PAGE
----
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Fiona reaches hurricane strength

Hurricane Fiona intensified overnight and became a hurricane today. It moves just south of Puerto Rico bringing torrential rain up to 25 inches to some parts of the island.

As of 11 a.m., the National Hurricane Center advisory said its center was located about 50 miles south of Ponce, Puerto Rico with maximum sustained winds of 8- mph moving west-northwest at 8 mph.

Hurricane force winds extend outward up to 140 miles with Sunday morning gusts tracked at Puerto Rican weather stations close to 55 mph.

“On the forecast track, the center of Fiona will approach Puerto Rico this morning, and move near or over Puerto Rico this afternoon or evening.” said NHC hurricane specialist Brad Reinhart. “Fiona will then move near the northern coast of the Dominican Republic tonight and Monday, and near or to the east of the Turks and Caicos Islands on Tuesday.”

Hurricane warnings are in effect for Puerto Rico and parts of the Dominican Republic with hurricane watches in place for the U.S. Virgin Islands. Tropical storm warnings remain in place for the U.S. and British Virgin Islands, more of the Dominican Republic and a tropical storm watch is in effect for the Turks and Caicos Islands and the southeastern Bahamas.

The system’s intense rain continues to fall over both the U.S. and British Virgin Islands, but now moving over Puerto Rico and expected to begin affecting the Dominican Republic by the end of the day, the NHC stated.

“These rainfall amounts will produce life-threatening flash floods and urban flooding across Puerto Rico and portions of the eastern Dominican Republic, along with mudslides and landslides in areas of higher terrain,” Reinhart said.

It’s expected to drop 12 to 16 inches over the entire island with some areas up to 25 inches.

“It’s time to take action and be concerned,” said Nino Correa, Puerto Rico’s emergency management commissioner.

The storm was forecast to pummel cities and towns along Puerto Rico’s southern coast that are still recovering from a string of strong earthquakes that hit the region starting in late 2019, with several schools still shuttered and debris to be removed. More than 100 people had sought shelter across the island by Saturday night, the majority of them in the southern coastal city of Guayanilla.

With Fiona due just two days before the anniversary of Hurricane Maria, a deadly Category 4 storm that hit on Sept. 20, 2017, anxiety levels ran high across the island. People boarded up windows and stocked up on food and water.

“I think all of us Puerto Ricans who lived through Maria have that post-traumatic stress of, ‘What is going to happen, how long is it going to last and what needs might we face?’” said Danny Hernández, who works in the capital of San Juan but planned to weather the storm with his parents and family in the western town of Mayaguez.

Many Puerto Ricans also were concerned about blackouts, with Luma, the company that operates power transmission and distribution, warning of “widespread service interruptions.”

Puerto Rico’s power grid was razed by Hurricane Maria and remains frail, with reconstruction starting only recently. Outages are a daily occurrence, and fires at power plants have occurred in recent months.

Puerto Rico’s governor, Pedro Pierluisi, said he was ready to declare a state of emergency if needed and activated the National Guard as the Atlantic hurricane season’s sixth named storm approached.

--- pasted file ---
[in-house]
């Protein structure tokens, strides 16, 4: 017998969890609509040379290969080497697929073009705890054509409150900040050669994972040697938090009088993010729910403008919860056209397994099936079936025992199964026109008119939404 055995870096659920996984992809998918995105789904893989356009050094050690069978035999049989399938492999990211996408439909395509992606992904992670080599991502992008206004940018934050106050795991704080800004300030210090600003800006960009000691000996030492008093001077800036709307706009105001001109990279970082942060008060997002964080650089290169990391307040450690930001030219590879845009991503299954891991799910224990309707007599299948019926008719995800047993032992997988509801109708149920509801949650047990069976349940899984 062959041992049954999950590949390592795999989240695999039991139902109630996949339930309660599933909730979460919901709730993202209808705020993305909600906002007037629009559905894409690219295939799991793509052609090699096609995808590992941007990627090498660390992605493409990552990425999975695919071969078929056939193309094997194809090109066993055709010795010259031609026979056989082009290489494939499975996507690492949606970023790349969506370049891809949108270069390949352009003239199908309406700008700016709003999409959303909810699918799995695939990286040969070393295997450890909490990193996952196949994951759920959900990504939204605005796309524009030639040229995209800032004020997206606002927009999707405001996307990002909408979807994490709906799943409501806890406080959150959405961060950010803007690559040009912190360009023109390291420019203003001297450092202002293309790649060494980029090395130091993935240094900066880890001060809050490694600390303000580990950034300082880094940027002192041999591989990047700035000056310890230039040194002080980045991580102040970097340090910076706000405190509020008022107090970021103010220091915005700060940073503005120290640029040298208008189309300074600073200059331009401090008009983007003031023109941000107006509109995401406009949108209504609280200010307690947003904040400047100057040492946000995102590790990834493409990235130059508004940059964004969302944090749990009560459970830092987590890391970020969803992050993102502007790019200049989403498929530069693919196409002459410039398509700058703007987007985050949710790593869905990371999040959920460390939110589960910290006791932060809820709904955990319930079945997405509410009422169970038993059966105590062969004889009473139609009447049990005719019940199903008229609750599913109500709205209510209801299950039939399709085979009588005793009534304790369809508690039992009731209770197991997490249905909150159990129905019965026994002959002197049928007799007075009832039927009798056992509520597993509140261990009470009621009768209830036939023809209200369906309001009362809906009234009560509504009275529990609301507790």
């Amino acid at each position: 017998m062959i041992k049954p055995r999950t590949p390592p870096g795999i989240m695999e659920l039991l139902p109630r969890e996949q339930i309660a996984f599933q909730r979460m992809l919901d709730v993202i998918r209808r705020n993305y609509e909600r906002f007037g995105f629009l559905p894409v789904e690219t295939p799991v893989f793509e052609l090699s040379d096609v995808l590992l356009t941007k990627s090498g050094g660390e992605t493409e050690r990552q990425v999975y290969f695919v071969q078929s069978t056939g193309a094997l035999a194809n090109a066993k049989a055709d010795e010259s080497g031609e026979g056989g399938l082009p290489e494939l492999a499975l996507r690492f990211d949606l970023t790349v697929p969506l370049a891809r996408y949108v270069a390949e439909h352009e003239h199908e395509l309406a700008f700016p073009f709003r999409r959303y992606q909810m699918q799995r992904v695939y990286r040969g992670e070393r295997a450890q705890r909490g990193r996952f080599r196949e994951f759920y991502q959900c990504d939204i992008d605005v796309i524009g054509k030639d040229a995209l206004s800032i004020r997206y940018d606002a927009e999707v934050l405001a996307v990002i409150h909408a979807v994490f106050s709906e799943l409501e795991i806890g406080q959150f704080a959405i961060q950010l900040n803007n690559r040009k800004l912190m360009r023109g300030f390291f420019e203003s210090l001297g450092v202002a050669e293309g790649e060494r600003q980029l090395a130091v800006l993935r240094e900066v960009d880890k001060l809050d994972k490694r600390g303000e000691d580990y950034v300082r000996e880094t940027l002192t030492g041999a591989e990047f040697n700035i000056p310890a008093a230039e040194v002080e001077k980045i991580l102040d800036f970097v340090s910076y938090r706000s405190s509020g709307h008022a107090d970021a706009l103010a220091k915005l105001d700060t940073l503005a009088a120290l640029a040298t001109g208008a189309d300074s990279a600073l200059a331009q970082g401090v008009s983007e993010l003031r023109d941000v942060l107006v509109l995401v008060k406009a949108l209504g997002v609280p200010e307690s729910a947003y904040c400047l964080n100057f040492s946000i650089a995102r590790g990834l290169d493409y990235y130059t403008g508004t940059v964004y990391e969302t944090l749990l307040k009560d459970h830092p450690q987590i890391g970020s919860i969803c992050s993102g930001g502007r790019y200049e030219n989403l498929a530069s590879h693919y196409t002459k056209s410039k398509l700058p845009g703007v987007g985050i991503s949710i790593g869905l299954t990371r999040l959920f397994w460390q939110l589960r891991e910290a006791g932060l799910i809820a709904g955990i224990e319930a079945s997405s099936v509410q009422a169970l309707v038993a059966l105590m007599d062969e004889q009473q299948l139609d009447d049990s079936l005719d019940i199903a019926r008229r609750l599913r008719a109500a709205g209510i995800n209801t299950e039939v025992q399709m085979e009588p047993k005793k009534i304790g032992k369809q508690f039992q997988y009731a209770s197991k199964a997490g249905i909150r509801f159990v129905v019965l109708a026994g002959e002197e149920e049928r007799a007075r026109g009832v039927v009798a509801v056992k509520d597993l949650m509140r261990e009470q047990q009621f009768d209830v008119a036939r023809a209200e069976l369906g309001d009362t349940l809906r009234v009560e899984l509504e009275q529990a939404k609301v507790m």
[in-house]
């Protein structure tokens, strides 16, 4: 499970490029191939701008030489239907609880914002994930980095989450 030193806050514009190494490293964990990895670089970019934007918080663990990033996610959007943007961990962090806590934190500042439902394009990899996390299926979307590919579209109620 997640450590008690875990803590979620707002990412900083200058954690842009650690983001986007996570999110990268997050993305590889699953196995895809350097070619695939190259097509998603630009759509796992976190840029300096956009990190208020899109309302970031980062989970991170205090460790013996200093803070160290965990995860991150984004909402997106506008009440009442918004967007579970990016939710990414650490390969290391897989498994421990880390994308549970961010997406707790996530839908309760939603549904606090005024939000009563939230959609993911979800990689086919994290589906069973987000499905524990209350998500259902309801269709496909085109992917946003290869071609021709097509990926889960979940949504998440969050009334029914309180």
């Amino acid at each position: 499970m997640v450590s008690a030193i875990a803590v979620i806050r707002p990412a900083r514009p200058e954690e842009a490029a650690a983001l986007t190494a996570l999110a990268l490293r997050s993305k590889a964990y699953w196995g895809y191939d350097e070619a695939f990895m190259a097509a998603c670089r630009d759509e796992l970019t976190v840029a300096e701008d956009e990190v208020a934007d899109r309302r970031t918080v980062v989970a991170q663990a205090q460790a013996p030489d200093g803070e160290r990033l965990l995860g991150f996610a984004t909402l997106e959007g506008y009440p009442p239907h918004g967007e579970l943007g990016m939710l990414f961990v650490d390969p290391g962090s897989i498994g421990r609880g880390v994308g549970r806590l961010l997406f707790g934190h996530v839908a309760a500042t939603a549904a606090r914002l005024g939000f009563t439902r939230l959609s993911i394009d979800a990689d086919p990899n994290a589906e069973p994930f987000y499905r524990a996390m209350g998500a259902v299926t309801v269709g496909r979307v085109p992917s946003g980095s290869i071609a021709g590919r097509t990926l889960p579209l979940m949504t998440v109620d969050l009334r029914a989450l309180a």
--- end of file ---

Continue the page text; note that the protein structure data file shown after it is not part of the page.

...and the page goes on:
The system’s updated path forecasts it to travel further away from Florida, with the center passing over western Puerto Rico as the system heads more northwest and growing in intensity as it passes to the east of the Turks and Caicos up into the Atlantic and threatening Bermuda by the end of the week as a strong Category 2 system with 110 mph winds and 130 mph gusts.

Already, storm surge and a deluge from Fiona plagued the Caribbean island of Guadeloupe with at least two people reportedly washed away and more than 20 people who had to be rescued by rising waters on Saturday. One was confirmed dead by Sunday.

The storm left behind heavy road damage on Guadeloupe with video on Twitter showing fast-moving floods flowing down streets up to washed out roads and streets flooded up to 2 feet washing away cars.

Projected rainfall had been more than 8 inches in some parts of the island.

Government officials with the French overseas department said two people were missing swept away by rising waters overnight.

Elsewhere in the Atlantic, a tropical wave was detected Thursday midway between the west coast of Africa and the Lesser Antilles islands. The weather system is producing disorganized showers and thunderstorms, and is predicted to slowly develop late this weekend and early next week when it turns northward over the central subtropical Atlantic. The NHC gives it a 20% of forming in the five days.

Despite the low chances, their emergence coincides with Colorado State University’s release of its tropical prediction for the next two weeks, saying the tropics could get much busier with a 50% chance of above-average activity taking place. CSU also gave a 40% chance of normal activity taking place and a 10% chance of below-average activity.

Fiona could become the season’s third hurricane following hurricanes Daniella and Earl earlier this month.

What had been forecast to be an above average tropical season was mostly quiet in July and August before picking up steam on Sept. 1.

The Atlantic hurricane season runs from June 1-Nov. 30.

The Associated Press contributed to this report.

SOURCE: https://www.orlandosentinel.com/weather/hurricane/os-ne-tropical-storm-fiona-sunday-20220918-pq4b257gbbhnnoywcdnxnal67m-story.html

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